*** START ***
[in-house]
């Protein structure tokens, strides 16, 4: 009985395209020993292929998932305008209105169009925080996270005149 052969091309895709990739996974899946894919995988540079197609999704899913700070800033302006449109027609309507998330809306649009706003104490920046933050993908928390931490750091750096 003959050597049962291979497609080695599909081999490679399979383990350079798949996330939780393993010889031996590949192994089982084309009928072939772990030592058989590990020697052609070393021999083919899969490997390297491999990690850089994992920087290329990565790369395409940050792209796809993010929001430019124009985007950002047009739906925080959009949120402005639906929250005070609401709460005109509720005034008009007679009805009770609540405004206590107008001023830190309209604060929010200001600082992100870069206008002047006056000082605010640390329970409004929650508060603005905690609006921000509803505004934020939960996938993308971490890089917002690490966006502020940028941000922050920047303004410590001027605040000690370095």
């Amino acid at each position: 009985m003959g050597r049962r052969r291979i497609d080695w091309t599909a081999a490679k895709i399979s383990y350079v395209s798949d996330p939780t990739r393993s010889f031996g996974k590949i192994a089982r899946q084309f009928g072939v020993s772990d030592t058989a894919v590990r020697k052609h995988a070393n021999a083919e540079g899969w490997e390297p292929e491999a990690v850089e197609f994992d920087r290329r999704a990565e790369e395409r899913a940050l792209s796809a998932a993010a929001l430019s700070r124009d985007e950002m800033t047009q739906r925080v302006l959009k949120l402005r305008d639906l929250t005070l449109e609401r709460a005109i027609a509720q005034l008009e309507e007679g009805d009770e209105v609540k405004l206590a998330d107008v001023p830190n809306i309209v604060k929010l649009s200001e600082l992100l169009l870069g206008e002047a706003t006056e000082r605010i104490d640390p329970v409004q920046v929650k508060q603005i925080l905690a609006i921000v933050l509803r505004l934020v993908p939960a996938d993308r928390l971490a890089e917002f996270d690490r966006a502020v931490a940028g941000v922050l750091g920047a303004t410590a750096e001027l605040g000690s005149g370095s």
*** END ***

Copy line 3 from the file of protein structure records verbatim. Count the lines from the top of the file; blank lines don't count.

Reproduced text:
């Amino acid at each position: 009985m003959g050597r049962r052969r291979i497609d080695w091309t599909a081999a490679k895709i399979s383990y350079v395209s798949d996330p939780t990739r393993s010889f031996g996974k590949i192994a089982r899946q084309f009928g072939v020993s772990d030592t058989a894919v590990r020697k052609h995988a070393n021999a083919e540079g899969w490997e390297p292929e491999a990690v850089e197609f994992d920087r290329r999704a990565e790369e395409r899913a940050l792209s796809a998932a993010a929001l430019s700070r124009d985007e950002m800033t047009q739906r925080v302006l959009k949120l402005r305008d639906l929250t005070l449109e609401r709460a005109i027609a509720q005034l008009e309507e007679g009805d009770e209105v609540k405004l206590a998330d107008v001023p830190n809306i309209v604060k929010l649009s200001e600082l992100l169009l870069g206008e002047a706003t006056e000082r605010i104490d640390p329970v409004q920046v929650k508060q603005i925080l905690a609006i921000v933050l509803r505004l934020v993908p939960a996938d993308r928390l971490a890089e917002f996270d690490r966006a502020v931490a940028g941000v922050l750091g920047a303004t410590a750096e001027l605040g000690s005149g370095s």